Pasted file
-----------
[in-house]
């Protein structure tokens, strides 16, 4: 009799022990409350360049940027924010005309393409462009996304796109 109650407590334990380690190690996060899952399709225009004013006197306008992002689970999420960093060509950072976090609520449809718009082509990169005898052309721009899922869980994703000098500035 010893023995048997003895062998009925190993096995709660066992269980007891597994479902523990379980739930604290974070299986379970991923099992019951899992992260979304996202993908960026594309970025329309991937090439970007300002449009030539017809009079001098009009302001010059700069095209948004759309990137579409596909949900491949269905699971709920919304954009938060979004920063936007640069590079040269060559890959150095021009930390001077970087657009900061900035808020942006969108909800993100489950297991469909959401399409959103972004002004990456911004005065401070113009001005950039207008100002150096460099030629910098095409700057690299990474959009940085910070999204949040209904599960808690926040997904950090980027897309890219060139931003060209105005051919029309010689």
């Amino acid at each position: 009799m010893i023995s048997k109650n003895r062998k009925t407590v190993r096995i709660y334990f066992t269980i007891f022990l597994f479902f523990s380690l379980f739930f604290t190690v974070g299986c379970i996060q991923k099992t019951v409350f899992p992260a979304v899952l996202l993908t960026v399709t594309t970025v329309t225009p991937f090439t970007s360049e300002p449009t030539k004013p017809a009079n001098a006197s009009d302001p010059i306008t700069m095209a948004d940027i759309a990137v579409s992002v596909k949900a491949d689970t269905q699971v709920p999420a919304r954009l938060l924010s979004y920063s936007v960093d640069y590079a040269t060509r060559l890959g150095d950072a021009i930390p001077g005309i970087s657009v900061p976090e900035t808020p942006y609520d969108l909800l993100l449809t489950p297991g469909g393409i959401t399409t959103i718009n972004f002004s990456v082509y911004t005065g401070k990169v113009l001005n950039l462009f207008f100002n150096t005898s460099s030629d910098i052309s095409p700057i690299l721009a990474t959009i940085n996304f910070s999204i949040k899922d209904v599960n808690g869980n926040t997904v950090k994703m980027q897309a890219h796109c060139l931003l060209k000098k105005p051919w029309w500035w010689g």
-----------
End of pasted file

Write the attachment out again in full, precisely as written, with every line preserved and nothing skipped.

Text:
[in-house]
């Protein structure tokens, strides 16, 4: 009799022990409350360049940027924010005309393409462009996304796109 109650407590334990380690190690996060899952399709225009004013006197306008992002689970999420960093060509950072976090609520449809718009082509990169005898052309721009899922869980994703000098500035 010893023995048997003895062998009925190993096995709660066992269980007891597994479902523990379980739930604290974070299986379970991923099992019951899992992260979304996202993908960026594309970025329309991937090439970007300002449009030539017809009079001098009009302001010059700069095209948004759309990137579409596909949900491949269905699971709920919304954009938060979004920063936007640069590079040269060559890959150095021009930390001077970087657009900061900035808020942006969108909800993100489950297991469909959401399409959103972004002004990456911004005065401070113009001005950039207008100002150096460099030629910098095409700057690299990474959009940085910070999204949040209904599960808690926040997904950090980027897309890219060139931003060209105005051919029309010689």
């Amino acid at each position: 009799m010893i023995s048997k109650n003895r062998k009925t407590v190993r096995i709660y334990f066992t269980i007891f022990l597994f479902f523990s380690l379980f739930f604290t190690v974070g299986c379970i996060q991923k099992t019951v409350f899992p992260a979304v899952l996202l993908t960026v399709t594309t970025v329309t225009p991937f090439t970007s360049e300002p449009t030539k004013p017809a009079n001098a006197s009009d302001p010059i306008t700069m095209a948004d940027i759309a990137v579409s992002v596909k949900a491949d689970t269905q699971v709920p999420a919304r954009l938060l924010s979004y920063s936007v960093d640069y590079a040269t060509r060559l890959g150095d950072a021009i930390p001077g005309i970087s657009v900061p976090e900035t808020p942006y609520d969108l909800l993100l449809t489950p297991g469909g393409i959401t399409t959103i718009n972004f002004s990456v082509y911004t005065g401070k990169v113009l001005n950039l462009f207008f100002n150096t005898s460099s030629d910098i052309s095409p700057i690299l721009a990474t959009i940085n996304f910070s999204i949040k899922d209904v599960n808690g869980n926040t997904v950090k994703m980027q897309a890219h796109c060139l931003l060209k000098k105005p051919w029309w500035w010689g």